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Warning leaves Bosio in a stew


With ice bags strapped to his knees, Seattle starter Chris Bosio found a cool, quiet spot just in front of manager Lou Piniella's office after last night's 9-3 loss to the Orioles.

Bosio's postgame calm was an interesting counterpoint to the fire he had shown about an hour before in the seventh, when he nearly went toe-to-toe with second-base umpire Joe Brinkman and had to be restrained by teammate Ken Griffey.

"[Brinkman] was talking about Chinese food, basically," cracked Bosio. "I don't want to go into it more than that. We were talking about our favorite restaurants. He likes the hot food and I don't like it."

The seventh inning of a 6-3 game is hardly the time for an on-field debate on the merits of Cantonese vs. Szechuan food.

Really, Brinkman admonished Bosio not to throw inside to Oriole hitters, after Mark Eichhorn had hit Seattle right fielder Keith Mitchell in the top of the inning.

In the sixth inning, Bosio sent Orioles catcher Chris Hoiles sprawling with a high, inside pitch.

Trying to keep a lid on the situation, Brinkman, the crew chief, said he had not formally warned Bosio initially, but only asked him to keep his cool and not work so close.

"I told Lou I wasn't going to give a warning, but as long as it [the discussion] has been this long, I might as well," said Brinkman.

Home plate umpire Mike Reilly said he also didn't give Bosio a warning, but said the matter that triggered the pitcher's consternation "was just a little baseball thing."

Said Piniella: "A warning was issued. That's two games in a row our hitters have been hit and we haven't hit anybody and we've been issued warnings. I don't know why anything was said or done."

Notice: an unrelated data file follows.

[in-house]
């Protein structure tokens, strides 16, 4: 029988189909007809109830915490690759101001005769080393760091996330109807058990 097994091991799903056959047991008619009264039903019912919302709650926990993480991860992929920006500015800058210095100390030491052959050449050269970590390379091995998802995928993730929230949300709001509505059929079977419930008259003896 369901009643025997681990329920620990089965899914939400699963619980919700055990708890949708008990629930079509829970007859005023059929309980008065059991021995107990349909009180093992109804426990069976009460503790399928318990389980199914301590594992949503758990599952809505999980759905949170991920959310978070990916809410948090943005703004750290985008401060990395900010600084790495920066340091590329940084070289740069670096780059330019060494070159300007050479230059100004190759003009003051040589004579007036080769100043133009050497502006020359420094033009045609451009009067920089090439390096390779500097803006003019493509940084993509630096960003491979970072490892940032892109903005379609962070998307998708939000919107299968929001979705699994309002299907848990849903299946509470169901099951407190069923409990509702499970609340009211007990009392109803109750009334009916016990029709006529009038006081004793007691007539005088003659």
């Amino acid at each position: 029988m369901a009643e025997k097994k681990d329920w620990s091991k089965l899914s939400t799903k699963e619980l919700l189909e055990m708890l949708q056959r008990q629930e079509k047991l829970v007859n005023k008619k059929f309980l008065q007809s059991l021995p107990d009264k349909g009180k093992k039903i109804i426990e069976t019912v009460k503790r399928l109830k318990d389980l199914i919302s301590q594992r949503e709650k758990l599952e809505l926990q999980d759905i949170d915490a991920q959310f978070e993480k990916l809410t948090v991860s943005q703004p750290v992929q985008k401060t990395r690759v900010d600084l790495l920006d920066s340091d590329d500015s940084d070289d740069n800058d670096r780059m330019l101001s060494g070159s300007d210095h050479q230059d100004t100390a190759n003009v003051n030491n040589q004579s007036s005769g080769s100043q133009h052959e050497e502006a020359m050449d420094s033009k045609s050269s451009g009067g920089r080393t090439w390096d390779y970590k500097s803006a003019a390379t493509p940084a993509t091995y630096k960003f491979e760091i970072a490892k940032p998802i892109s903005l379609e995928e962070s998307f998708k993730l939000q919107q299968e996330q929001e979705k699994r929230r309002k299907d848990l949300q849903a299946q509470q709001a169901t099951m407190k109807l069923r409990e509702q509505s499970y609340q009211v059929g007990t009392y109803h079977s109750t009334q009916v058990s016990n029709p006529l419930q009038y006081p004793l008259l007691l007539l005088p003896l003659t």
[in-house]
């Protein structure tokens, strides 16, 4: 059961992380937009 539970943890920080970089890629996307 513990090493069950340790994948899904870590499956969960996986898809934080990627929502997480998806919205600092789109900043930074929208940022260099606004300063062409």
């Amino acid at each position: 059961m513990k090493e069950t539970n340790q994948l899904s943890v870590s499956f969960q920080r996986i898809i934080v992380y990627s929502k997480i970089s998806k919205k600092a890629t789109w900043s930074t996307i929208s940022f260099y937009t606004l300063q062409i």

Well, for anyone else who has forgotten, Bosio was one of the dTC main combatants in the most celebrated brawl in baseball last year.

The battle came last June 6 at Camden Yards, when Mike Mussina hit catcher Bill Haselman, after Bosio had thrown behind Mark McLemore and Harold Reynolds.

Players from both sides stormed the field and play was interrupted for more than 20 minutes.

Bosio, at that time, had just returned to the Mariner roster from a broken right collarbone, rebroke the collarbone in the scrap.

There were no incidents in the three subsequent series covering last season and this season, but the umpiring crew moved quickly yesterday to make sure nothing of the sort would happen again.

"I guess the problem was from last year. At the same time, last year was last year and this year is this year," said Piniella.

More apropos to Bosio's problem yesterday was the general failure of the Mariners to make key plays at the right time.

Take the second inning, for instance. With one out, Harold Baines at second and Leo Gomez at first, McLemore hit a soft grounder to second baseman Rich Amaral.

Amaral tried to tag Gomez as he ran by, but dropped the ball for one error. He compounded the problem by throwing the ball into left field, scoring Baines.

Gomez would score two batters later when Brady Anderson doubled. Those two unearned runs, combined with a similar run in the fourth, brought the Seattle total to 57 unearned runs on the season, the highest in the majors. The Orioles have allowed only 11 unearned runs. Amaral was pulled for Luis Sojo in the third.

"How many times over and over are we going to see the same thing," Piniella fumed. "They [the errors] sure as hell didn't help. What do you want me to say?"

Bosio did give up bases empty homers to Gomez and Hoiles, but he only allowed three earned runs in seven innings.

l,2 The Mariners, however, got a runner aboard in each inning, but left runners on in each inning except the ninth, when a double play ended the game, for a total of 11.

"You can't stake a team like that to early runs and you can't leave guys on base," said Bosio. "Everything we did in New York, we left it there. You can't win like that. It's not good fundamental baseball. When you can't play catch, it hurts."

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